• Cryopreservation of ovarian tissue is of interest to
women who want fertility preservation beyond the
natural limit, or whose reproductive potential is
threatened by cancer therapy, for example in
hematologic malignancies or breast cancer. It can
be performed on prepubertal girls at risk
for premature ovarian failure, and this procedure is
as feasible and safe as comparable operative
procedures in children.
Preservation of microbial culture
Bacteria and fungi can be kept short-term
Cell division and metabolism is not completely
arrested and thus is not an optimal option for long-
term storage (years) or to preserve cultures
genetically or phenotypically, as cell divisions can
lead to mutations or sub-culturing can cause
A preferred option, species-dependent, is
Preservation of fungal culture
Fungi, notably zygomycetes, ascomycetes and higher
basidiomycetes, regardless of sporulation, are able to be stored in
liquid nitrogen or deep-frozen.
Cryopreservation is a hallmark method for fungi that do not
speculate but have delicate spores are pathogenic or are to be used
for genetic stocks.
As with many other organisms, cry protectants like DMSO or
glycerol (e.g. filamentous fungi 10% glycerol or yeast 20% glycerol)
Differences between choosing cry protectants are species
dependent, but generally for fungi penetrating cry protectants like
DMSO, glycerol or polyethylene glycol are most effective (other non-
penetrating ones include sugars manifold, sorbitol, dextran, etc.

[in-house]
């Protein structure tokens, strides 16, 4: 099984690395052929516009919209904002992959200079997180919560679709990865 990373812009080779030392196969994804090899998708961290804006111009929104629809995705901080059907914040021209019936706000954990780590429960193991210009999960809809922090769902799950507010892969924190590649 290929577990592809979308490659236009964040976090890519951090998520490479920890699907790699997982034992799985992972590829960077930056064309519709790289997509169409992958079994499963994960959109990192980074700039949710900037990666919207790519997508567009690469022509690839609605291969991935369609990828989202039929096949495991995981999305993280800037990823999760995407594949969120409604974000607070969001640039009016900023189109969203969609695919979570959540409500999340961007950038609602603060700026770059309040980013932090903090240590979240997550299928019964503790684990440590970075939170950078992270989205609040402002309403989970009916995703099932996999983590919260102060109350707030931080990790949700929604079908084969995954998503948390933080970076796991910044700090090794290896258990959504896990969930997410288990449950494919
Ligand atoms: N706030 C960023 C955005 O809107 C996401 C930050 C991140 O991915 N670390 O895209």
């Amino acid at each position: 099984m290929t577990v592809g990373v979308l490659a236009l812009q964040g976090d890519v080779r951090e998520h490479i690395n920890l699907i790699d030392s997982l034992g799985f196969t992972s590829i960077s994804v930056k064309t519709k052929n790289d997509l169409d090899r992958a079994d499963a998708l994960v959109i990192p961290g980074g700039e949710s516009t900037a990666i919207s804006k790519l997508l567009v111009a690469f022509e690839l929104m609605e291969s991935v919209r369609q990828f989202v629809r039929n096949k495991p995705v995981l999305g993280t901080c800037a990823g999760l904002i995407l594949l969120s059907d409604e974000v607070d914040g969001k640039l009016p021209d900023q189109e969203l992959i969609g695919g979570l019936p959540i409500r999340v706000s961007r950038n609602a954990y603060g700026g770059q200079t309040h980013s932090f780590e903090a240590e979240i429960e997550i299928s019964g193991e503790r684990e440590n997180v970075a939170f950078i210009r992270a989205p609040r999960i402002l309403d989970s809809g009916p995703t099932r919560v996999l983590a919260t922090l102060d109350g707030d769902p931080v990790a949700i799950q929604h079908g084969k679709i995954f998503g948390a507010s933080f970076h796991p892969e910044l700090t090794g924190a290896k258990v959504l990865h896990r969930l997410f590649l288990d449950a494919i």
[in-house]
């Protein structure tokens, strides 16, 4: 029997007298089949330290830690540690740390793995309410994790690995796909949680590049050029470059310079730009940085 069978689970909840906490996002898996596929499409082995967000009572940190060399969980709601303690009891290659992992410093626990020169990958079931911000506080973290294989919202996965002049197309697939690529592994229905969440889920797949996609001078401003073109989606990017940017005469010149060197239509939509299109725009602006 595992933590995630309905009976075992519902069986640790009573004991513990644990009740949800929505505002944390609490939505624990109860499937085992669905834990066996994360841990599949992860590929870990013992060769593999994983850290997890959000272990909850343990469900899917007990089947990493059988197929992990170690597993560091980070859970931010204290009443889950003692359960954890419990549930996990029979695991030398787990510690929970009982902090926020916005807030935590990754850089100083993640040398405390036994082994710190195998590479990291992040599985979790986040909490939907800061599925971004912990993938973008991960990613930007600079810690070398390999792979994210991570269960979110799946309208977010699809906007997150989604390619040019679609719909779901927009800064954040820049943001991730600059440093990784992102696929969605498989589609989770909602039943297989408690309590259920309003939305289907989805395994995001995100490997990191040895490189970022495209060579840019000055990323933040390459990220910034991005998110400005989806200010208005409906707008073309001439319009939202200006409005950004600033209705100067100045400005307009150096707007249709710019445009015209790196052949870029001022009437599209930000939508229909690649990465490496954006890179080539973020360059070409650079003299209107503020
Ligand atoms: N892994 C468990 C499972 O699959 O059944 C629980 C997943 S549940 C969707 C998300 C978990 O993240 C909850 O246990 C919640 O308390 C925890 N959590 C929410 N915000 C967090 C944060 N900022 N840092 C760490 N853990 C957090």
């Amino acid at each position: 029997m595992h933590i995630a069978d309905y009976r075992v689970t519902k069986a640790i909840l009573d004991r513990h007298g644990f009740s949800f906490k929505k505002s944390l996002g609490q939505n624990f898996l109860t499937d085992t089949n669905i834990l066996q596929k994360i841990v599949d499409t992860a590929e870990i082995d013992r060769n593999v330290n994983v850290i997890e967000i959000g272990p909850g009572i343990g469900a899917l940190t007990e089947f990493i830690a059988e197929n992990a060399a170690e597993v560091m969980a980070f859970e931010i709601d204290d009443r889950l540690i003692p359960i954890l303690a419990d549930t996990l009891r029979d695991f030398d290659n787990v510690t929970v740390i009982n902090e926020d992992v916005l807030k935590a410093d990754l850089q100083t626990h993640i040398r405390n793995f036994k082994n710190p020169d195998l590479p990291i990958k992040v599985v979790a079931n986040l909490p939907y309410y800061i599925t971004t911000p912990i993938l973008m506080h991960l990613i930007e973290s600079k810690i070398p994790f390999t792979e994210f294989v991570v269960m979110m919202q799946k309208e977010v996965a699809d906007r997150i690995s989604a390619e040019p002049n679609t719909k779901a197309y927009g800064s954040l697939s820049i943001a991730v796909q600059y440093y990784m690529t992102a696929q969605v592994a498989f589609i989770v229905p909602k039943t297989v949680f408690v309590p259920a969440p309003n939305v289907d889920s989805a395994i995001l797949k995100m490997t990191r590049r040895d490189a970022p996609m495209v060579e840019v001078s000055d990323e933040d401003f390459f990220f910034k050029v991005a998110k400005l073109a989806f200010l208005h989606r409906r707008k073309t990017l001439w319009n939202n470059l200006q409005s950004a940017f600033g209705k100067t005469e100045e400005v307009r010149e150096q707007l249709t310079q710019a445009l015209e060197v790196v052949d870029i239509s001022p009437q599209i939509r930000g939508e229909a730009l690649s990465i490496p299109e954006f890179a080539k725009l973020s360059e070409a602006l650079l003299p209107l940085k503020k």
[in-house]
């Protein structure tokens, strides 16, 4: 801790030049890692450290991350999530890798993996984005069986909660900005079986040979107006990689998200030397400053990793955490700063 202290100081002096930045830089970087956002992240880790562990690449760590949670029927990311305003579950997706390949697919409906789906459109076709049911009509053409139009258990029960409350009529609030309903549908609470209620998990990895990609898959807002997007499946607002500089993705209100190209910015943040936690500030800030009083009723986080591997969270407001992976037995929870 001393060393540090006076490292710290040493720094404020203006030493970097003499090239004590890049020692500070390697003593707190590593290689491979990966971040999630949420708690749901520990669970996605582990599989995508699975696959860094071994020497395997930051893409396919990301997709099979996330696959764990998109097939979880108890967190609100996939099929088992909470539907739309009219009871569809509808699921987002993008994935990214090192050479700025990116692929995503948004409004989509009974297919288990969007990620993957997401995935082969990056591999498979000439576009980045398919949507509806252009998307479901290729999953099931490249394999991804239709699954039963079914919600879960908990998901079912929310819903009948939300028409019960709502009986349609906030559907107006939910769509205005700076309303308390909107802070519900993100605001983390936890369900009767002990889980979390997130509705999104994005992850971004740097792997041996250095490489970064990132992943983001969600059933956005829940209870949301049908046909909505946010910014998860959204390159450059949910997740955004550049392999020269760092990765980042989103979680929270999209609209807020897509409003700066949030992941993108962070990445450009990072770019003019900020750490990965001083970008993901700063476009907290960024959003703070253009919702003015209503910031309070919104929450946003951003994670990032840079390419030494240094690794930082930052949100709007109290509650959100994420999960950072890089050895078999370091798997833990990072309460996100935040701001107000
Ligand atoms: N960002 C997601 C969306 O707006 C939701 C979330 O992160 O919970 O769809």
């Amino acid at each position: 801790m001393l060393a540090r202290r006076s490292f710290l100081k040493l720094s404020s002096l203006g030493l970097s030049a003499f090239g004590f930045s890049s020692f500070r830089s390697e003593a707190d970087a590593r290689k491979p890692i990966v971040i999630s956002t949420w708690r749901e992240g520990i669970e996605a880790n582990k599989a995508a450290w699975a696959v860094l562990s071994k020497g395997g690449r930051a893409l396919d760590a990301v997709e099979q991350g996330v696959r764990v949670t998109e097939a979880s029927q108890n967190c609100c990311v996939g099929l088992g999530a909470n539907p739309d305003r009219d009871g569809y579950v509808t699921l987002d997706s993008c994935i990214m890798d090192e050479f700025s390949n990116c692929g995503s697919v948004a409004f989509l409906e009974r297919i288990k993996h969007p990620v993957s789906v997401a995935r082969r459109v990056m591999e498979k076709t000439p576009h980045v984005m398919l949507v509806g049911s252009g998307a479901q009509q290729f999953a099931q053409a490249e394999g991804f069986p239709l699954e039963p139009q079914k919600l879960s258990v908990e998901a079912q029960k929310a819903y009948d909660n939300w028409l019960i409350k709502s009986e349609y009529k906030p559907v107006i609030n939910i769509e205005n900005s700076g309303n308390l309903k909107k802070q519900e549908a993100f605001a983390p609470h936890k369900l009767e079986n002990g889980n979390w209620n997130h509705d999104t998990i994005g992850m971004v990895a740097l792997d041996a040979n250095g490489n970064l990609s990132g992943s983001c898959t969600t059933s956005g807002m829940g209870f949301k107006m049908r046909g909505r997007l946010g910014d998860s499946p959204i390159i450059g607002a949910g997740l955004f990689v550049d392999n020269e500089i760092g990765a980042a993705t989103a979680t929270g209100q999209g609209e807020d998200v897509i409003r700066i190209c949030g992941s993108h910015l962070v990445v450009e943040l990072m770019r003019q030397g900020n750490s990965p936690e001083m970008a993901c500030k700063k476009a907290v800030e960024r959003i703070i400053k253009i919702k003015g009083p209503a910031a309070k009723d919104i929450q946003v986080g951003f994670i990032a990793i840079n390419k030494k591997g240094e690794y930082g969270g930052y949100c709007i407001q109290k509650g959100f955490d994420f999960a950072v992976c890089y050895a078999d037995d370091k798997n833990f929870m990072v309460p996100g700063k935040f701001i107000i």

Non-sporulation fungi or embedded mycelia
10% glycerol is added to the tube and agar
plugs of fresh culture are added and
immediately frozen in liquid-nitrogen vapor
Cultures are thawed at 37 °C and plated.
Spores or mycelia from agar plate
10% glycerol or 5% DMSO spore or mycelia
suspension are made and frozen
Mycelia are macerated (not for use with human
pathogenic fungi) and mixed to make a final
concentration of 10% glycerol or 5% DSMO.
Fresh culture plates
From a fresh culture plate, one single colony of
interest is chosen and liquid culture is made.
From the liquid culture, the medium is directly
mixed with equal amount of glycerol; the colony
should be checked for any defects like
All antibiotics should be washed from the culture
before long-term storage
Deep freezing method
Bacteria can be frozen using a solution of 15%
The process is simple and requires screw cap
microfuge tubes and sterile glycerol.
The glycerol is diluted to 30% so that it is easy
Equal amounts of 30% glycerol and culture